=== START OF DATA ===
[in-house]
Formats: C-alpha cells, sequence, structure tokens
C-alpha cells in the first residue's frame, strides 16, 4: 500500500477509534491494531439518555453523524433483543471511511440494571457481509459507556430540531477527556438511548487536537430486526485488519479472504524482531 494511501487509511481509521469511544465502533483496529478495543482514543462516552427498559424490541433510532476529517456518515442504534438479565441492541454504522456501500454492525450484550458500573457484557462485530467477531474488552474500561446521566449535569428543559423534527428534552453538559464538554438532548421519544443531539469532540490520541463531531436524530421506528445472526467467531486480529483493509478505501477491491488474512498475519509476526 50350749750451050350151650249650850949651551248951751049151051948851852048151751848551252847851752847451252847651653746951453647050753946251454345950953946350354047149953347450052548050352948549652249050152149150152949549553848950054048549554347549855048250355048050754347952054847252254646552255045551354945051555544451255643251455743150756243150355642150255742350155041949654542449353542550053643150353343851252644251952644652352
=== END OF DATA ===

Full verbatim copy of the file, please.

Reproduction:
[in-house]
Formats: C-alpha cells, sequence, structure tokens
C-alpha cells in the first residue's frame, strides 16, 4: 500500500477509534491494531439518555453523524433483543471511511440494571457481509459507556430540531477527556438511548487536537430486526485488519479472504524482531 494511501487509511481509521469511544465502533483496529478495543482514543462516552427498559424490541433510532476529517456518515442504534438479565441492541454504522456501500454492525450484550458500573457484557462485530467477531474488552474500561446521566449535569428543559423534527428534552453538559464538554438532548421519544443531539469532540490520541463531531436524530421506528445472526467467531486480529483493509478505501477491491488474512498475519509476526 50350749750451050350151650249650850949651551248951751049151051948851852048151751848551252847851752847451252847651653746951453647050753946251454345950953946350354047149953347450052548050352948549652249050152149150152949549553848950054048549554347549855048250355048050754347952054847252254646552255045551354945051555544451255643251455743150756243150355642150255742350155041949654542449353542550053643150353343851252644251952644652352